As soon as deformation of the resilient ring 24 is such that its axial dimension has been reduced, at the beginning of use of the tool, by the axial depth of recess 25, and as soon as ring 27 abuts against the bottom of recess 25, for consequently limiting the deformation of ring 24, the residue of energy is transmitted through ring 27 to the fastener guide 7 bearing on work piece 1.
It will be noted that the axial depth of recess 25 and the volume of space 32 are such that, at the end of the step of deformation of the resilient ring 24, when the rigid ring 27 abuts against the bottom of recess 25, the volume of space 32 has been reduced but is not null, by avoiding contact with the annular spacer 8.
It will be noted that during use of the tool, the second rigid intermediate ring 27, under the action of the energy transmitted by the piston, is gradually deformed by compression between the front face 30 of the rigid ring 22 and the bottom of recess 25 of the fastener guide, so that, when the tool is no longer new, the residue of energy is only transmitted to the fastener guide after an axial movement of the rigid ring 22 slightly greater than the depth of recess 25. Of course, there comes a moment when ring 27 is no longer deformed.
It will be further noted that the axial dimension of the intermediate rigid ring 27 could, in the new condition, be smaller than that of the resilient intermediate ring 24, in its uncompressed state, which would avoid having to form recess 25 for receiving ring 27 at the rear of the fastener guide 7.
The fastener guide 7 is then either propelled forwardly if, at the position considered, the support is not situated under the work piece, that is to say if this latter can be deformed under the force, or the whole tool, except in a first stage the fastener guide and the spacer, recoils under the action of the exhaust gases, flange 10 of barrel 51 leaving the rear face of the rigid ring 22 to come into abutment against flange 9 of the spacer 8 (FIG. 3). The purpose of the annular space 33 existing between the two flanges 9 and 10, just before firing, is to permit a relative movement of barrel 51 and of piston 6 and thus to avoid a sudden shock at the time of absorbing the piston, which could cause breakage of the parts by inertia.
After nail 3 has been driven in (FIG. 3) in front end of rod 12 of piston 6 remains recessed with respect to the front face 29 of the fastener guide 7. Even if the apparatus is used for firing, so to speak, into a void, that is to say on a work piece of small thickness to be fixed at a position where it is not applied on its support, the piston remains inside the tool. This is a guarantee of safety and of fixing quality.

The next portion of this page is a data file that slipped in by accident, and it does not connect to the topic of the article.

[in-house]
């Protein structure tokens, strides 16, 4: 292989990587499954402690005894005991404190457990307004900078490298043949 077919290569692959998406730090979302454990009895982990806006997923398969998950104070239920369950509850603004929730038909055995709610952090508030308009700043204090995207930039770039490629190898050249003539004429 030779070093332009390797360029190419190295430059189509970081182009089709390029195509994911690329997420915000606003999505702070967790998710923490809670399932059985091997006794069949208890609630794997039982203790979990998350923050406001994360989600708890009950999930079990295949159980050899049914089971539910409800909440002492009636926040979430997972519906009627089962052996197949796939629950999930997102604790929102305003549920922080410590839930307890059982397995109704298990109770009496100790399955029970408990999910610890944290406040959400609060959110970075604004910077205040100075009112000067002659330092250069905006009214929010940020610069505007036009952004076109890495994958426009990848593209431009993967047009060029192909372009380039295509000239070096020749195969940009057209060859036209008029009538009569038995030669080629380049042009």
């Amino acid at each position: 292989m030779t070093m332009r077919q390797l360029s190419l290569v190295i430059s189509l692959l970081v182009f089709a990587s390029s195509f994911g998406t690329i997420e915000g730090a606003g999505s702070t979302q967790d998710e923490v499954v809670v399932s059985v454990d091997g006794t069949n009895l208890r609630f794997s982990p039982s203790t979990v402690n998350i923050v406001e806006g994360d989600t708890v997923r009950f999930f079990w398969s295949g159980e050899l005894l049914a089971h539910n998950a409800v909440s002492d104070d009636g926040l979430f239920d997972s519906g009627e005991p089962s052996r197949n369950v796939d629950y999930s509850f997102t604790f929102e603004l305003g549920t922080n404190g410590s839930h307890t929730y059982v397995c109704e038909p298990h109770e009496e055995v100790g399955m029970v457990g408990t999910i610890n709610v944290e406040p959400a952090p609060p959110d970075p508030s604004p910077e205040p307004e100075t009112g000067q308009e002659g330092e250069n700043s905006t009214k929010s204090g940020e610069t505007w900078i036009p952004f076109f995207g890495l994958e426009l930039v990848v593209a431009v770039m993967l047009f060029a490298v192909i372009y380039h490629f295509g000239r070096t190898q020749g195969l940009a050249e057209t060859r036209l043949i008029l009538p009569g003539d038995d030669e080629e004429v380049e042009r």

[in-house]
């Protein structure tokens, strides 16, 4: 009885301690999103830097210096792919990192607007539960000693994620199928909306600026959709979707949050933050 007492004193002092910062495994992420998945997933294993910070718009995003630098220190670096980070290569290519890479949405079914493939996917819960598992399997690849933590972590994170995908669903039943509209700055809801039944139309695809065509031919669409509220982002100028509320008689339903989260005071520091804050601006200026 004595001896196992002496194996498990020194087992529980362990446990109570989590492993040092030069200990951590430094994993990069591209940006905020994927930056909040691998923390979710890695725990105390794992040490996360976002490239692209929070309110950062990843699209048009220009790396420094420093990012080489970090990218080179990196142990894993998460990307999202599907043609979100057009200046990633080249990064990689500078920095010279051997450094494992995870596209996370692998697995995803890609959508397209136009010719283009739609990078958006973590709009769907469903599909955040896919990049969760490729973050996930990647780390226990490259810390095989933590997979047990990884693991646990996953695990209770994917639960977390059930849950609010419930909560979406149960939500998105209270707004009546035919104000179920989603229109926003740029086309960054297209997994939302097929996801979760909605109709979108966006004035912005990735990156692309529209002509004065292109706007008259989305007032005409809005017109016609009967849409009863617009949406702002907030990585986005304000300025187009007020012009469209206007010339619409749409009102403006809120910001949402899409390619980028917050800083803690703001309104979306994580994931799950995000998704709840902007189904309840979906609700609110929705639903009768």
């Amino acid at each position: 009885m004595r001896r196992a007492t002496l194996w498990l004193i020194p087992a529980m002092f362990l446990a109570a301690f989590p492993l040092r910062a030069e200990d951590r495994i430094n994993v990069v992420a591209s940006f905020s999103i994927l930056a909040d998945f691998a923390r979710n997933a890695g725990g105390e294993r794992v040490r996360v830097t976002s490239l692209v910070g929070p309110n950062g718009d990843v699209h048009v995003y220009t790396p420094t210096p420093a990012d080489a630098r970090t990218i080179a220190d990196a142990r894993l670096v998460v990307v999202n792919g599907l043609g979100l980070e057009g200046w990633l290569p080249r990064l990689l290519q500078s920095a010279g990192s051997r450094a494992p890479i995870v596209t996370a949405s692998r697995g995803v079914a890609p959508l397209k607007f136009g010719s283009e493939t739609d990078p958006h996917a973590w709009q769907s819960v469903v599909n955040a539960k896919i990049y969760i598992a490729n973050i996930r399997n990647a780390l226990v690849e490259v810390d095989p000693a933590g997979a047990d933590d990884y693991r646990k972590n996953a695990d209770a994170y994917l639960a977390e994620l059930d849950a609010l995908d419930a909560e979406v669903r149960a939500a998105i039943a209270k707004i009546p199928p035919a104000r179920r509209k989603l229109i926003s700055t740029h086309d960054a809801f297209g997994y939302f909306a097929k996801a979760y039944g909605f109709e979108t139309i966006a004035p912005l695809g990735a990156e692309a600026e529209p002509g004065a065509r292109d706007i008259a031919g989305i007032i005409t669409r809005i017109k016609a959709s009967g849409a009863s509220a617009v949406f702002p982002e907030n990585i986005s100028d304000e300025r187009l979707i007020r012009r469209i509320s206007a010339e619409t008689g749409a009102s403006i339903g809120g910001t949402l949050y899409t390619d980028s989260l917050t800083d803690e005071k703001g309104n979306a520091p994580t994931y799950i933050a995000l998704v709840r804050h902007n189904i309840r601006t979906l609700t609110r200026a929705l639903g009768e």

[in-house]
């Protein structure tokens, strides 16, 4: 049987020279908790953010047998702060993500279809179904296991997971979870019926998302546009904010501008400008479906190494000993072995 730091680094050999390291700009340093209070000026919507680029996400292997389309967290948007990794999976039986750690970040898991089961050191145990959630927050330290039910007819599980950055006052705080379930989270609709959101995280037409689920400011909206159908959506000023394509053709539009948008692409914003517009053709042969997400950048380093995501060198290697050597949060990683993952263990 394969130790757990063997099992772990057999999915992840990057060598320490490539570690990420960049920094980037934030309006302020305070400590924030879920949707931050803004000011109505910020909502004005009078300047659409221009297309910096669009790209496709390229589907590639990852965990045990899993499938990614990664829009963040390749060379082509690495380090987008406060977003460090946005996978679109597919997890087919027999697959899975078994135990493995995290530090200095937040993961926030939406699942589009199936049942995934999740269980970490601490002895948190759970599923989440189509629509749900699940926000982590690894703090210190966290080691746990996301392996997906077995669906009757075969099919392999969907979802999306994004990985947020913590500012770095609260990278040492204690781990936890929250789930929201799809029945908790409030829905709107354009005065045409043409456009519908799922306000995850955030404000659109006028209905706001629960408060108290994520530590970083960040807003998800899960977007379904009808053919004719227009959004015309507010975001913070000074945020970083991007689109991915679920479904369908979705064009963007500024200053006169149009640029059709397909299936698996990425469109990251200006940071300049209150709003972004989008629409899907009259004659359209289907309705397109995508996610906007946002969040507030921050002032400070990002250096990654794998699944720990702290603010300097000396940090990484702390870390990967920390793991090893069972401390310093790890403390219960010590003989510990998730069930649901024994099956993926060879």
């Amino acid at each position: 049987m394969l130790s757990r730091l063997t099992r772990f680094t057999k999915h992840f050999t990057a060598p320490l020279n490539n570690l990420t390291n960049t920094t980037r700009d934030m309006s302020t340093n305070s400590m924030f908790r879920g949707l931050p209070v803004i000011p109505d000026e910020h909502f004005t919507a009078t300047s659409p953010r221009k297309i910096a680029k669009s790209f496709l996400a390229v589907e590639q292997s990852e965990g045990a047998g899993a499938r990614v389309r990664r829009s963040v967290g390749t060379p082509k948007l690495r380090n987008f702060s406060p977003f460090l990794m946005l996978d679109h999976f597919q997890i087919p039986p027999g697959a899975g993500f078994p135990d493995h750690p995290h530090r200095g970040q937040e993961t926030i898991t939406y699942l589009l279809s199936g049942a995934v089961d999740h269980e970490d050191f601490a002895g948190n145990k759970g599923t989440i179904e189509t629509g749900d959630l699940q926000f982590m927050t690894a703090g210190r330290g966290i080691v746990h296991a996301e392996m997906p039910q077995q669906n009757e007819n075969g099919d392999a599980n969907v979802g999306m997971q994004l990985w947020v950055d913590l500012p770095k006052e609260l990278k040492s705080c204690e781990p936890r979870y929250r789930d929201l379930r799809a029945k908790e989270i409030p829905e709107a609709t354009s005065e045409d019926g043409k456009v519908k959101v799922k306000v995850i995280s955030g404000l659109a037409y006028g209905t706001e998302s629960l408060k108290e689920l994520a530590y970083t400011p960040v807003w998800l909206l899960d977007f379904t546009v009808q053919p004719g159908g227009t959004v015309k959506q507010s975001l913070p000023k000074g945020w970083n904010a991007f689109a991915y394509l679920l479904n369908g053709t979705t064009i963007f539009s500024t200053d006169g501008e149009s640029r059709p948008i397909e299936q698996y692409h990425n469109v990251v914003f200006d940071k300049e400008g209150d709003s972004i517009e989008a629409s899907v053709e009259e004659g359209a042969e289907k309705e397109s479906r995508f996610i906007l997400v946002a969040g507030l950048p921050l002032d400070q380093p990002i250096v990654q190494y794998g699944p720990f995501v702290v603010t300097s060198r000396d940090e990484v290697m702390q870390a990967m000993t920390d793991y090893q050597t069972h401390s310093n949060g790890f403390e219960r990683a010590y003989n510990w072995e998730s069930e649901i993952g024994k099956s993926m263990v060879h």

A tool has been described having an absorber including a single one piece rigid ring 22 and a single one piece resilient ring 24. Without departing from the scope of the present invention, instead of one, several rigid rings may be provided and, instead of one, several resilient rings may be provided. Similarly, the resilient ring 24 could be not outside but inside the rigid deformable ring 27, and the recess for receiving the rigid ring, when provided for, being of annular shape.
In order to better avoid a brutal shock at the time of absorbing the piston, a resilient ring may be disposed within annular space 33, for example made from polyurethane, of cross-section smaller than that of said space.
During use, ring 22 being possibly submitted to an expansion, its external diameter is preferably slightly smaller to the internal diameter of spacer 8. But, since ring 22 has to be guided, a centering and guiding shoulder will then be provided on the front part of the ring, having an external diameter slightly less or equal to the internal diameter of space 8.
The opening angle of the truncated cone shaped part 14 of the piston head, and of the corresponding bore 23 of ring 22, is advantageously comprised between 13° and 20°, and preferably slightly equal to 15°.
It should also be noted that the axial dimension of the intermediate rigid ring 27, in the new condition, could be greater than that of the intermediate resilient ring 24, in its no compressed condition, provided the rear recess 25 of the fastener guide is consequently dimensioned and allows the axial displacement of ring 27 over a length equal to the reduction of the axial dimension of the resilient ring 24 after compression.
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|U.S. Classification||227/10, 173/210, 267/137, 267/140, 248/636, 248/562|
|International Classification||B25C1/18, B25C1/14, B25C7/00|
|Dec 18, 1987||AS||Assignment|
Owner name: SOCIETE DE PROSPECTION ET D INVENTIONS TECHNIQUES
Free format text: ASSIGNMENT OF ASSIGNORS INTEREST.;ASSIGNORS:ALMERAS, ROLAND;VERNEREY, JEAN-CLAUDE;REEL/FRAME:004825/0986
Effective date: 19871202
Owner name: SOCIETE DE PROSPECTION ET D INVENTIONS TECHNIQUES
Free format text: ASSIGNMENT OF ASSIGNORS INTEREST;ASSIGNORS:ALMERAS, ROLAND;VERNEREY, JEAN-CLAUDE;REEL/FRAME:004825/0986
Effective date: 19871202
|Sep 30, 1992||FPAY||Fee payment|
Year of fee payment: 4
|Sep 30, 1996||FPAY||Fee payment|
Year of fee payment: 8
|Oct 24, 2000||FPAY||Fee payment|
Year of fee payment: 12